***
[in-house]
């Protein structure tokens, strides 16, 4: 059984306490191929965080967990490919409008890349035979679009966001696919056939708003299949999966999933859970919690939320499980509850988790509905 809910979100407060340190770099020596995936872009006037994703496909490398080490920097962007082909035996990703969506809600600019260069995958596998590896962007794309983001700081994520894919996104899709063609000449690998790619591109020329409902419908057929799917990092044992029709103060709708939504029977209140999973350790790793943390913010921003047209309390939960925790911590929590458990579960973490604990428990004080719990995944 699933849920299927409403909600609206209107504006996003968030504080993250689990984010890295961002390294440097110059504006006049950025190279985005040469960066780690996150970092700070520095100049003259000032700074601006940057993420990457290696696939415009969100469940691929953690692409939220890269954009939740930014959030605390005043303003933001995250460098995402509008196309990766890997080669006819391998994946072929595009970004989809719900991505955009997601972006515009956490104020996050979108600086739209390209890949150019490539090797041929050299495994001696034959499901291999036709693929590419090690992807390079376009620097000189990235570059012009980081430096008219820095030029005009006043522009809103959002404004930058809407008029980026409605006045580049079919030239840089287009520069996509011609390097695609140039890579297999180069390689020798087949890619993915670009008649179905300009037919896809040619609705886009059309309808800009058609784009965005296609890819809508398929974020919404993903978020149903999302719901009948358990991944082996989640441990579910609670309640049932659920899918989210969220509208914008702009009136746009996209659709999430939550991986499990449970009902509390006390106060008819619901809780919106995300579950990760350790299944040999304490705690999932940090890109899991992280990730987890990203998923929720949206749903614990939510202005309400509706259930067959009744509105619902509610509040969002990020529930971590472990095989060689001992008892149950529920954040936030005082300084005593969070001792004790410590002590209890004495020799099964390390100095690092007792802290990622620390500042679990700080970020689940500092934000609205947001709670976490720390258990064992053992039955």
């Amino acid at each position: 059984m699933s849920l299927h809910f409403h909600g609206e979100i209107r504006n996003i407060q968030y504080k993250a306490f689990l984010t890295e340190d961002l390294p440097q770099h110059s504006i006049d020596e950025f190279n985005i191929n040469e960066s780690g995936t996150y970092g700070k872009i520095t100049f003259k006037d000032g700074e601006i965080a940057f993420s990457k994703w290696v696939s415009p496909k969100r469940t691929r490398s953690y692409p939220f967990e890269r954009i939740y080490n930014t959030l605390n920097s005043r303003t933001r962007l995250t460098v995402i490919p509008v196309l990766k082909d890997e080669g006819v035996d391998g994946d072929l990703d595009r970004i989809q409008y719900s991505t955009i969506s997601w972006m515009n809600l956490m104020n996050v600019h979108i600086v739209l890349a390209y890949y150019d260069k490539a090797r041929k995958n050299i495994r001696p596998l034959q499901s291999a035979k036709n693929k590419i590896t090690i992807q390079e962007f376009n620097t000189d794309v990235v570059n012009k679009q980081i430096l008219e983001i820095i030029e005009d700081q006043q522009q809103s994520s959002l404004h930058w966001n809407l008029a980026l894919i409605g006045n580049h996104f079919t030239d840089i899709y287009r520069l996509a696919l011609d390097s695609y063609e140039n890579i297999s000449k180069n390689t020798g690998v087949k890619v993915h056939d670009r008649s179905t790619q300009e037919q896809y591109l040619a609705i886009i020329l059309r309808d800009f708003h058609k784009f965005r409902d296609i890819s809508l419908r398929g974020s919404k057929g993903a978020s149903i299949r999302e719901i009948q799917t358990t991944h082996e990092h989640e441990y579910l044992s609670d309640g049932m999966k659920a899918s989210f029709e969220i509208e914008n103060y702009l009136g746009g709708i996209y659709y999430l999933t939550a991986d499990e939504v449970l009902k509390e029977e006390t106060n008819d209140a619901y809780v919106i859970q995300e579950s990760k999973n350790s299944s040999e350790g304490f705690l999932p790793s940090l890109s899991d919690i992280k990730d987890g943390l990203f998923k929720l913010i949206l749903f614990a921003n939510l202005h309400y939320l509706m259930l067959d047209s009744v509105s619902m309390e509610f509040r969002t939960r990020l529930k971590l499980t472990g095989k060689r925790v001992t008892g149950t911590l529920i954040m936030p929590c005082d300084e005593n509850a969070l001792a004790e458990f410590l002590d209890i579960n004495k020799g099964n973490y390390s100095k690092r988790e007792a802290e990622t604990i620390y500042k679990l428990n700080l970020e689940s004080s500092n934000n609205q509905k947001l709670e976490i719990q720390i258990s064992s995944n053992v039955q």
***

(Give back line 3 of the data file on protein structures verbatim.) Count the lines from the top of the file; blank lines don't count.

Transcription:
């Amino acid at each position: 059984m699933s849920l299927h809910f409403h909600g609206e979100i209107r504006n996003i407060q968030y504080k993250a306490f689990l984010t890295e340190d961002l390294p440097q770099h110059s504006i006049d020596e950025f190279n985005i191929n040469e960066s780690g995936t996150y970092g700070k872009i520095t100049f003259k006037d000032g700074e601006i965080a940057f993420s990457k994703w290696v696939s415009p496909k969100r469940t691929r490398s953690y692409p939220f967990e890269r954009i939740y080490n930014t959030l605390n920097s005043r303003t933001r962007l995250t460098v995402i490919p509008v196309l990766k082909d890997e080669g006819v035996d391998g994946d072929l990703d595009r970004i989809q409008y719900s991505t955009i969506s997601w972006m515009n809600l956490m104020n996050v600019h979108i600086v739209l890349a390209y890949y150019d260069k490539a090797r041929k995958n050299i495994r001696p596998l034959q499901s291999a035979k036709n693929k590419i590896t090690i992807q390079e962007f376009n620097t000189d794309v990235v570059n012009k679009q980081i430096l008219e983001i820095i030029e005009d700081q006043q522009q809103s994520s959002l404004h930058w966001n809407l008029a980026l894919i409605g006045n580049h996104f079919t030239d840089i899709y287009r520069l996509a696919l011609d390097s695609y063609e140039n890579i297999s000449k180069n390689t020798g690998v087949k890619v993915h056939d670009r008649s179905t790619q300009e037919q896809y591109l040619a609705i886009i020329l059309r309808d800009f708003h058609k784009f965005r409902d296609i890819s809508l419908r398929g974020s919404k057929g993903a978020s149903i299949r999302e719901i009948q799917t358990t991944h082996e990092h989640e441990y579910l044992s609670d309640g049932m999966k659920a899918s989210f029709e969220i509208e914008n103060y702009l009136g746009g709708i996209y659709y999430l999933t939550a991986d499990e939504v449970l009902k509390e029977e006390t106060n008819d209140a619901y809780v919106i859970q995300e579950s990760k999973n350790s299944s040999e350790g304490f705690l999932p790793s940090l890109s899991d919690i992280k990730d987890g943390l990203f998923k929720l913010i949206l749903f614990a921003n939510l202005h309400y939320l509706m259930l067959d047209s009744v509105s619902m309390e509610f509040r969002t939960r990020l529930k971590l499980t472990g095989k060689r925790v001992t008892g149950t911590l529920i954040m936030p929590c005082d300084e005593n509850a969070l001792a004790e458990f410590l002590d209890i579960n004495k020799g099964n973490y390390s100095k690092r988790e007792a802290e990622t604990i620390y500042k679990l428990n700080l970020e689940s004080s500092n934000n609205q509905k947001l709670e976490i719990q720390i258990s064992s995944n053992v039955q």